Whenever, in the olden days, a native doctor travelled to a place, he by custom would, on arrival, report himself to the local chief or to the head of the society of native doctors of the land. He is either the guest of the head chief of the clan or puts up with head of the local society of native doctors. Accordingly, when Chima arrived Benin he reported himself to the Oba of Benin who accepted him as his guest. In time Chima settled down and set up practice as a native doctor and agent of Aro Oracle. He impressed the Oba of Benin so much with his magical art that he became very influential over the Oba. In consequence, the Oba installed Chima a chief in the palace of Benin. Thus the plain blunt and ordinary native doctor who left Arochukwu to establish an agency of the Long Juju, earned a chieftaincy title and became Chief Chima or Eze Chima.
Having found his feet firm in Benin, Eze Chima sent for his brother Ekensu and other relatives from Arochukwu, and also set up an Aro settlement in Benin similar to those Aros had set up within the description of Michael Crowder, in other areas throughout former Eastern Nigeria. With the march of time, Chima’s practice in Benin expanded down to Niger Delta. Among the Urhobos and Itshekiris also the fame of the Aro Oracle spread and clients from those areas trooped to him to consult the Oracle. The greatest index of Chima’s influence on culture in Benin Kingdom is found in the fact that Benin people adopted the Igbo days of the week – Eke, Orie, Afo and Nkwo – on which Chima made one sacrifice or the other or observed his abstinences and spiritual disciplines, as names also of Benin week days. And till today the Binis have, as the Igbo, Eke, Orie, Afo, Nkwo – as names of their week days. According to Mr Wellington Igunbor a Benin historian, who on the mother side, belongs to one of Benin’s traditional chieftaincy families (Chief Gaius Obaseki’s family – Gaius Obaseki who was the Iyase or Prime Minister of Benin in 1947) – the settlement of Eze Chima in Old Benin was established in the area through which Siliku Street runs in the present-day Benin city. As Eze Chima’s influence increased so did population of his settlement expand. So influential was Eze Chima and so completely absorbed in the society was he and his clan that there was hardly a thing he and his people could not do on the basis of equality with Benin indigenes.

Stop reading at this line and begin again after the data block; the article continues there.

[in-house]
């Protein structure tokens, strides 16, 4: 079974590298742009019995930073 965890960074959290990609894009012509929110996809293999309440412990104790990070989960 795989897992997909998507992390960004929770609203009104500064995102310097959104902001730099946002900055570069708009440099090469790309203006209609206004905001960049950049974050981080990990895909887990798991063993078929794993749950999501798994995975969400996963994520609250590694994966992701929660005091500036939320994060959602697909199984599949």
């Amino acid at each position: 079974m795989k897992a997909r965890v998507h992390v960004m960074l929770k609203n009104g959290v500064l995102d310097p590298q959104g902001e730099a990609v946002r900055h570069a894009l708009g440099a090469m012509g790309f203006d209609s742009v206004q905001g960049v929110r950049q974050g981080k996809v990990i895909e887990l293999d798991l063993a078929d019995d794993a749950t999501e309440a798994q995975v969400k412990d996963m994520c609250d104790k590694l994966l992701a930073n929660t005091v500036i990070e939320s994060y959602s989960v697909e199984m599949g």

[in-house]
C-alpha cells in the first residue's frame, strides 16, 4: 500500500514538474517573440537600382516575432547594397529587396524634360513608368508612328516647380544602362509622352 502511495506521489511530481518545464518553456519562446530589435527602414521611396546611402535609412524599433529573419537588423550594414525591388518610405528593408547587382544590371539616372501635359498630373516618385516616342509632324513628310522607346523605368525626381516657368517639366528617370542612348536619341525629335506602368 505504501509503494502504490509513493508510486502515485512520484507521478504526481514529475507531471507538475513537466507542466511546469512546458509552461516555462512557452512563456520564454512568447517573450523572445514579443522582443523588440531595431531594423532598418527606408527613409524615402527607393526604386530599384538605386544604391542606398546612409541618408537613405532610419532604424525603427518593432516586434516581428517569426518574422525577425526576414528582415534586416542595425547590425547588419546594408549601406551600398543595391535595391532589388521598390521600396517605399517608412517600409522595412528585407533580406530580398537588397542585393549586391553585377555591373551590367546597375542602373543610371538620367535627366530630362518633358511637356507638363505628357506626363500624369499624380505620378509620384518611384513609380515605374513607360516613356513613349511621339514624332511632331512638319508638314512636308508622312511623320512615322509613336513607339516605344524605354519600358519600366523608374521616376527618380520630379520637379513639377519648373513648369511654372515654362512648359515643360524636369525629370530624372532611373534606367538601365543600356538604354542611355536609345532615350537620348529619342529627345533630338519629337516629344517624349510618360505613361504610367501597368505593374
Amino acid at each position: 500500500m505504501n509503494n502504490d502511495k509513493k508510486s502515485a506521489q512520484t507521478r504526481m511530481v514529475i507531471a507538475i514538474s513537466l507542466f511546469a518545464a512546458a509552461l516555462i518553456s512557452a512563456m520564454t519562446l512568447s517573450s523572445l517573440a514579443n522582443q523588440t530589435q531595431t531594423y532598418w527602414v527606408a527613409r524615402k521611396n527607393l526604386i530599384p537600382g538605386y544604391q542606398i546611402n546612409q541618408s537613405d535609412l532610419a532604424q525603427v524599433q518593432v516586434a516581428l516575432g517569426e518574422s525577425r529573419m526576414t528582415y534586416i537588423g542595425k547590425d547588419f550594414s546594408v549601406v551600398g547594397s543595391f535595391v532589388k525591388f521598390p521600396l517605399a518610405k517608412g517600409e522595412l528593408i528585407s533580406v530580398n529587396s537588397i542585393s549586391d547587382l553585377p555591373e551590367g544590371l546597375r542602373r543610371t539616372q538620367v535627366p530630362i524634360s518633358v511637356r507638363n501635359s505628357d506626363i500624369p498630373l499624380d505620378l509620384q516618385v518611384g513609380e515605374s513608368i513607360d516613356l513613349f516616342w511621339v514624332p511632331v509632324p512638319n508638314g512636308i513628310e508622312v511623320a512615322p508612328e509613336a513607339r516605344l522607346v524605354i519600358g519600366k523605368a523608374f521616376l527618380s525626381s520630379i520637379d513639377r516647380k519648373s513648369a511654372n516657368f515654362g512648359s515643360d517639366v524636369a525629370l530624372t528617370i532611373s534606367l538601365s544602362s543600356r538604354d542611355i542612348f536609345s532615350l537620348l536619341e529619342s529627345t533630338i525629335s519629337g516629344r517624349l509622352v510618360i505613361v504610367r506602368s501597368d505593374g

How Chima left Benin:
At the time Eze Chima lived in Benin, the mother of Oba of Benin was Asije. The Oba’s brother who also was the Oba’s War Lord was called Gbunwala. One day, Asije the mother of both the Oba and Gbunwala, the Benin War Lord went into a farm belonging to Eze Chima’s people and collected firewood. Eze Chima’s people then caught Asije the Oba’s mother, and beat her thoroughly for taking wood from their farm without permission. Back home, Asije reported to her children – the Oba of Benin and Gbunwala, the Benin War Lord, her bitter experience with Eze Chima’s people. Red with anger, Gbunwala, the Oba’s brother and War Lord, took some of his soldiers, went to Chima’s settlement, set upon Chima’s people – beat them thoroughly and killed some of them.